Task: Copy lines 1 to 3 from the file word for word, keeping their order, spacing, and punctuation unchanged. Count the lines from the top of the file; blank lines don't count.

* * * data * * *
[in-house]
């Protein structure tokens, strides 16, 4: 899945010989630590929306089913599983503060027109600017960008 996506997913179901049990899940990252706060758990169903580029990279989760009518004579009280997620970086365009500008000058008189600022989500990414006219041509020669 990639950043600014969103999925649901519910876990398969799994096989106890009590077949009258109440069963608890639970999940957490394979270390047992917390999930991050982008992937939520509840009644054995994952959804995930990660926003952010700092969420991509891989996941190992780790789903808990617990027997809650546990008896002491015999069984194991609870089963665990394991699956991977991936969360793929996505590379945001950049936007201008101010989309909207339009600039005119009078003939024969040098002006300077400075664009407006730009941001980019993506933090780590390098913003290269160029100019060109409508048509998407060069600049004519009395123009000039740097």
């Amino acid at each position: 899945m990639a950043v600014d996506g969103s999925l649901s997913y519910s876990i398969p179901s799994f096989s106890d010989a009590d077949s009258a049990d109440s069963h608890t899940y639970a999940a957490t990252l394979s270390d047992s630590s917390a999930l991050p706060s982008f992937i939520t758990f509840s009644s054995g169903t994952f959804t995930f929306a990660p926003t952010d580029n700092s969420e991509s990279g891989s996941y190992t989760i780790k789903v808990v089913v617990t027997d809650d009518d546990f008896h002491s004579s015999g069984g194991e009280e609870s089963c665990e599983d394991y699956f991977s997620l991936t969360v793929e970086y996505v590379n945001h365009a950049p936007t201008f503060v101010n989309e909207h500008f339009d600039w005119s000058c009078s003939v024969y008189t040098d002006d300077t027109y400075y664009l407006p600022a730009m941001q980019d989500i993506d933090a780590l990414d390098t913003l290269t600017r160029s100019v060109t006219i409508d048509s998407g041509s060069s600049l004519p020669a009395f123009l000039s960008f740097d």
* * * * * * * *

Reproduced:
[in-house]
């Protein structure tokens, strides 16, 4: 899945010989630590929306089913599983503060027109600017960008 996506997913179901049990899940990252706060758990169903580029990279989760009518004579009280997620970086365009500008000058008189600022989500990414006219041509020669 990639950043600014969103999925649901519910876990398969799994096989106890009590077949009258109440069963608890639970999940957490394979270390047992917390999930991050982008992937939520509840009644054995994952959804995930990660926003952010700092969420991509891989996941190992780790789903808990617990027997809650546990008896002491015999069984194991609870089963665990394991699956991977991936969360793929996505590379945001950049936007201008101010989309909207339009600039005119009078003939024969040098002006300077400075664009407006730009941001980019993506933090780590390098913003290269160029100019060109409508048509998407060069600049004519009395123009000039740097």
């Amino acid at each position: 899945m990639a950043v600014d996506g969103s999925l649901s997913y519910s876990i398969p179901s799994f096989s106890d010989a009590d077949s009258a049990d109440s069963h608890t899940y639970a999940a957490t990252l394979s270390d047992s630590s917390a999930l991050p706060s982008f992937i939520t758990f509840s009644s054995g169903t994952f959804t995930f929306a990660p926003t952010d580029n700092s969420e991509s990279g891989s996941y190992t989760i780790k789903v808990v089913v617990t027997d809650d009518d546990f008896h002491s004579s015999g069984g194991e009280e609870s089963c665990e599983d394991y699956f991977s997620l991936t969360v793929e970086y996505v590379n945001h365009a950049p936007t201008f503060v101010n989309e909207h500008f339009d600039w005119s000058c009078s003939v024969y008189t040098d002006d300077t027109y400075y664009l407006p600022a730009m941001q980019d989500i993506d933090a780590l990414d390098t913003l290269t600017r160029s100019v060109t006219i409508d048509s998407g041509s060069s600049l004519p020669a009395f123009l000039s960008f740097d």